Bad Plastic Surgery
Bad Plastic Surgery
Plastic surgery done wrong
I just had to post this letter I received today from the Virginia Plastic Surgery Society. Make sure you follow the links provided and see the news articles about untrained doctors performing plastic surgery on unknowing patients. It is an outrage that such people are still allowed to practice medicine.
You be the judge, and please write to Dr. Harp at the address below.
Dear Dr. Tavallali,
About two years ago the VASPS was contacted by a member practicing in Salem, Virginia and told about a local family practitioner who was performing outpatient cosmetic surgery in his office. Soon afterwards the VASPS filed a complaint with the Board of Medicine, and began the process of trying to change the regulations controlling outpatient surgery in Virginia. While the latter effort is continuing, the Board did finally hold its disciplinary meeting and decided to reprimand the family practitioner. The decision is not yet posted on the Board of Medicine website, but a recent news article about the event is available through the following link:
A link to the Board of Medicine order is available through the story. This shows that the “cosmetic surgeon”, Dr. Greg Alouf, has been reprimanded, but remains in practice. He is “restricted from performing full incisional facial and body contouring procedures, including, but not limited to, facelifts, lipoabdominoplasties, and breast augmentations.” It is not clear that he is prohibited from outpatient cosmetic surgery. A review of his profile on the Board of Medicine website shows that Dr. Alouf was reprimanded for a drug issue on Feb. 10. 2009. Click on the Additional Public Information at this link:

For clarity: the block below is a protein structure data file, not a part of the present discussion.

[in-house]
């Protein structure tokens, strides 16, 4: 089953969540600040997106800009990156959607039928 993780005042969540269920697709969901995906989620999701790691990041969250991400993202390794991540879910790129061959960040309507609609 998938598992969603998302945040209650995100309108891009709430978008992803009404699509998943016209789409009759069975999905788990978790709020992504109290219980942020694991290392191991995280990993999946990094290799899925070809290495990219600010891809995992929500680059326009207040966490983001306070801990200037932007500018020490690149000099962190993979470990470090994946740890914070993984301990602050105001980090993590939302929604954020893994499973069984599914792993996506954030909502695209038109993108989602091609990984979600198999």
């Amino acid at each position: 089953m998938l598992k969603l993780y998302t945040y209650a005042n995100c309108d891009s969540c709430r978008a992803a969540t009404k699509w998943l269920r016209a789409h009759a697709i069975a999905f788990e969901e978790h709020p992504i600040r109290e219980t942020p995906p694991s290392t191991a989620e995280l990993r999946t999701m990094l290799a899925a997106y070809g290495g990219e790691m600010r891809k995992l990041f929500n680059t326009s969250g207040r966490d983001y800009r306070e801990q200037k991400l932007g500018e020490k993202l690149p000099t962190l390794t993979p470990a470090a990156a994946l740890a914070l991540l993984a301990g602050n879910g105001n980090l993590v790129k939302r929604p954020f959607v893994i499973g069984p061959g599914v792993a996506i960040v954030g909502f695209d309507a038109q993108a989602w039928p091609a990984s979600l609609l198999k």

Thus, over the past 14 months the Board of Medicine has twice issued reprimands for inadequately trained doctors performing outpatient cosmetic surgery. In both cases, this was the second reprimand for the surgeon involved. In the opinion of most (if not all!) plastic surgeons I know, this action is insufficient to protect the public. I think the Board action took too long, and does not entirely prevent the doctors from performing outpatient cosmetic surgery they are not properly trained to perform. In addition, they are not prohibited from teaching or lecturing about the procedures they are prohibited from performing. Additional cases are coming, and we feel the Board needs additional tools to protect the public in the future. These tools could be acquired on February 17th if the Board decides to adopt the recommendations of the Ad Hoc Committee on Outpatient Surgery.
If you agree, please send a letter or email to:
Dr. Harp, Executive Director of the Board of Medicine
Virginia Board of Medicine
9960 Mayland Drive Suite 300
Henrico, Virginia 23233
He can be reached by email at: firstname.lastname@example.org
Feel free to cut and paste from this email if you wish.
Lewis T. Ladocsi M.D., F.A.C.S.
President, The Virginia Society of Plastic Surgeons